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yOur Reproductive Cycle:  • Menstrual Cycle  • Hormonal Cycle  • Ovarian Cycle  

During the reproductive cycle, your body releases an egg, prepares itself for fertilization of the egg by sperm and creates an environment in the uterus in which the fertilized egg could implant and form a developing embryo (ultimately, a baby). If the egg is not fertilized, the lining of the womb is discharged from the body - that's your period. It's a pretty amazing thing going on inside us women. Let's see how it works.

Girls start to have their periods (to menstruate) around the age of 13, usually about 2 years after breasts first start to develop, and continue having periods until menopause, which occurs, on average, at about the age of 51.

The length of the reproductive cycle can vary from a short cycle of only 21 days to a long cycle of 40 days. The length of the cycle is calculated by counting the first day of bleeding as day 1 and then counting until the very last day before the next bleed (period). Even though, the length of the reproductive cycle varies among women, it is commonly described as 28 days.

There are three parts to the reproductive cycle: the menstrual cycle, the hormonal cycle and the ovarian cycle. In the diagram below, you can see the changes taking places during each cycle. (skip down to diagram)

Menstruation takes place during the first 5 days of the cycle – that's when blood, mucus, and tissues are discharged from the uterus; this commonly lasts from day 1 to day 5. During this phase, if fertilization of the egg hasn’t happened, the lining of the uterus, which is called the endometrium, comes away from the uterus wall and the blood and tissues pass out through the vagina. Most women bleed for between 3 and 5 days. The lining of the endometrium will end up about 1 mm thick at the end of the period. As well as the loss of the endometrial tissue, about 35 to 50 ml of blood is lost from the broken endometrial blood vessels in a typical period. This blood does not usually clot unless bleeding is very heavy.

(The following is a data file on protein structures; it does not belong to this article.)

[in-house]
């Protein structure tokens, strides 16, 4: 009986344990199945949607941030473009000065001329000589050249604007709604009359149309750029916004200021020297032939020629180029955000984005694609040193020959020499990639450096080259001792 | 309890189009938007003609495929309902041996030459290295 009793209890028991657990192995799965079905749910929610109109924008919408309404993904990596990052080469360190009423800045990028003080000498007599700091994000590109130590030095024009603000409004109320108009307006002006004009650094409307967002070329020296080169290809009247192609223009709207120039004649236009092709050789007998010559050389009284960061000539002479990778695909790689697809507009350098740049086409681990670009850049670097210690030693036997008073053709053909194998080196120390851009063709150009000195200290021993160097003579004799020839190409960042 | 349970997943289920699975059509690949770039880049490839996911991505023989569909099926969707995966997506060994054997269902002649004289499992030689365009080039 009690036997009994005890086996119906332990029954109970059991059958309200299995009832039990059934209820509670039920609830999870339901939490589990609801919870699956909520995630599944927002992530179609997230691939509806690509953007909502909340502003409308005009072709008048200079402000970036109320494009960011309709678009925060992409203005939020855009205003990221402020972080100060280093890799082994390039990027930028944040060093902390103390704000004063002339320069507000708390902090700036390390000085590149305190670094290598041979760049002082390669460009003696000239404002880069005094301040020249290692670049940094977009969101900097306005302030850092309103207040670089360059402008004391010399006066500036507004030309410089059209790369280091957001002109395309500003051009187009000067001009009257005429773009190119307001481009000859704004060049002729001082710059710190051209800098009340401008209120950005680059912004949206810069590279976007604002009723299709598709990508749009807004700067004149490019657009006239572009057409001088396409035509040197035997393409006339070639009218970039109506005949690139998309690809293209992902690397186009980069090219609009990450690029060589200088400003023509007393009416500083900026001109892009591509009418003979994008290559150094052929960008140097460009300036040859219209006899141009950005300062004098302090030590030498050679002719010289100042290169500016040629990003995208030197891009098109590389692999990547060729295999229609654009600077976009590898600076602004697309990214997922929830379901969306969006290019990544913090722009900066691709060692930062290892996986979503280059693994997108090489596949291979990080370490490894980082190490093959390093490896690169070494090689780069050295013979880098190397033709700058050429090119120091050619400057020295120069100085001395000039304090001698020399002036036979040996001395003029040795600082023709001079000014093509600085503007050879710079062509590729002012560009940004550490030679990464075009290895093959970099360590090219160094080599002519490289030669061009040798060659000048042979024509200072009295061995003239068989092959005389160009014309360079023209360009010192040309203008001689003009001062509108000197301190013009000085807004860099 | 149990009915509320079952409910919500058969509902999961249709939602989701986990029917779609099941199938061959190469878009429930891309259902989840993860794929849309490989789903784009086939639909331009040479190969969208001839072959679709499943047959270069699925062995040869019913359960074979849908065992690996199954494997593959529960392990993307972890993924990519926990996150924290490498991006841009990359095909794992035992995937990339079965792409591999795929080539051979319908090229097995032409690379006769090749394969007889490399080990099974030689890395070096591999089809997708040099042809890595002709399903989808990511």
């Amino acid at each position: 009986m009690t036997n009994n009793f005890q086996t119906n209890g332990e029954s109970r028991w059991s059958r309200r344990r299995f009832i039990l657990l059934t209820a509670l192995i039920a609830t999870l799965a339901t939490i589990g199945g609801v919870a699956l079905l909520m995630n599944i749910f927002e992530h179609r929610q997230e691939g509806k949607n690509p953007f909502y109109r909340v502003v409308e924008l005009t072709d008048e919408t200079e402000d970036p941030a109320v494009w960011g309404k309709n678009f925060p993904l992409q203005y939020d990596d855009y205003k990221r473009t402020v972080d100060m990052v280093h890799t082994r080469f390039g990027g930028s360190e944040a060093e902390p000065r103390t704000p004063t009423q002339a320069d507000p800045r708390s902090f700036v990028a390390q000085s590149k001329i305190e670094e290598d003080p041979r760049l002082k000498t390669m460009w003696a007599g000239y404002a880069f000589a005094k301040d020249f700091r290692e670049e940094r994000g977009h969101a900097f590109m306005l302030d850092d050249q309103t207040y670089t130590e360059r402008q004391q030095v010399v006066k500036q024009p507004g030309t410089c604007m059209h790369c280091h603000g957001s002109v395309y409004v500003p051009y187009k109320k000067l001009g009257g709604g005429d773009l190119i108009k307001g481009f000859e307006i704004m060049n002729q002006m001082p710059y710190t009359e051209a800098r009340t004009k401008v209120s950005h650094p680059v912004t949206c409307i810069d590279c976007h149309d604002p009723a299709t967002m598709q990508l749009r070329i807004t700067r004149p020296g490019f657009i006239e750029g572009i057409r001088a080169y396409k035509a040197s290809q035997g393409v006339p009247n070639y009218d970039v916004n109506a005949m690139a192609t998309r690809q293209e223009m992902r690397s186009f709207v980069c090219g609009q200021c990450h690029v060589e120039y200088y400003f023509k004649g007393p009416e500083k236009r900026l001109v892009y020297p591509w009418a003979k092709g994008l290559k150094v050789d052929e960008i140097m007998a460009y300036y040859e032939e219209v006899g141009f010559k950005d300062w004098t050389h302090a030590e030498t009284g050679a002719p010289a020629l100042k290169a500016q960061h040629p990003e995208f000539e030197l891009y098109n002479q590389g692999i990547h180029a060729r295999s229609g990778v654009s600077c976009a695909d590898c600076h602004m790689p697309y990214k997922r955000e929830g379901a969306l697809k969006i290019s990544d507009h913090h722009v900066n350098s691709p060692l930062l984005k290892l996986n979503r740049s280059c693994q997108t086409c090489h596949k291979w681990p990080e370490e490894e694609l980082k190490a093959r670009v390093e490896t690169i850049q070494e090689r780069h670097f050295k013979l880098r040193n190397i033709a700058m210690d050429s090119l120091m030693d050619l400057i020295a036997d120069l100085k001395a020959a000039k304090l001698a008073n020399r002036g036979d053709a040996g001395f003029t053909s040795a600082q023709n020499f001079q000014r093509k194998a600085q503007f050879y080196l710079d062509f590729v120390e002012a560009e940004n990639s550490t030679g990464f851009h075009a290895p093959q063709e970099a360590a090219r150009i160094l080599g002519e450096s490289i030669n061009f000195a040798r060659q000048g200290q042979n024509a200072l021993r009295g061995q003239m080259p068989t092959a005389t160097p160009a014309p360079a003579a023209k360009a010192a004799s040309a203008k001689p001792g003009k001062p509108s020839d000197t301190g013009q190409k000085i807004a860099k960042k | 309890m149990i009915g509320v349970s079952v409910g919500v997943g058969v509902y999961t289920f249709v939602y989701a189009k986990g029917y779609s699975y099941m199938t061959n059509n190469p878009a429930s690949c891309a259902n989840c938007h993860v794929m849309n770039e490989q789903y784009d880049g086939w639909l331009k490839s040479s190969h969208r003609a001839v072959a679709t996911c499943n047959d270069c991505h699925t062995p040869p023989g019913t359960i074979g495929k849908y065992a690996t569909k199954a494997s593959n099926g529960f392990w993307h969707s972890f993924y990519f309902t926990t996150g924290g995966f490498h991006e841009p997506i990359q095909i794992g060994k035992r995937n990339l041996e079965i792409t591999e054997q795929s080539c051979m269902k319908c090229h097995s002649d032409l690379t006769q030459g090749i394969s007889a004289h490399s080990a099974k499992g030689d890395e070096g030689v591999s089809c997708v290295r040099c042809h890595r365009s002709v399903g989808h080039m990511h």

On the 5th day, the endometrium starts regrowing. About 3 to 30 follicles grow between days 8 and 10. Each follicle contains an egg, but by days 10 to 14 one follicle has overtaken the rest and has reached the correct stage of maturity.

During days 6 to 14, the lining of the uterus is repaired and, as can be seen on the diagram, builds up to be thicker. This phase is called the proliferative phase. As the selected follicle develops, it begins to produce estrogen on about the 7th day. Estrogen enters the circulation and influences the growth of the endometrium. The lining of the uterus will now be about 3 mm thick and is also more velvety again.

On about the 14th day of the menstrual cycle, the combined increases in concentration of FSH and LH and estrogen induce ovulation – the bursting of the mature follicle and the release of the immature ovum into the uterine tube (also called fallopian tube). The other follicles over-ripen and break down.

Some women can feel a pain on one side of the abdomen around the time the egg is released. This is known as ‘mittelschmerz’ – a German word translating as ‘middle pain’. An egg is released from the right or left ovary at random and takes about 5 days to travel down the fallopian tube to the uterus.

After the follicle ruptures as it releases its egg, it closes and forms a corpus luteum. The corpus luteum secretes more and more progesterone, which acts on glands in the endometrium and causes them to secrete. The purpose of this secretion is to feed the developing egg until a placenta has formed. Even if the egg is not fertilized and pregnancy has not happened, the secretion is still produced. The progesterone secreted by the corpus luteum causes the temperature of the body to rise slightly until the start of the next period.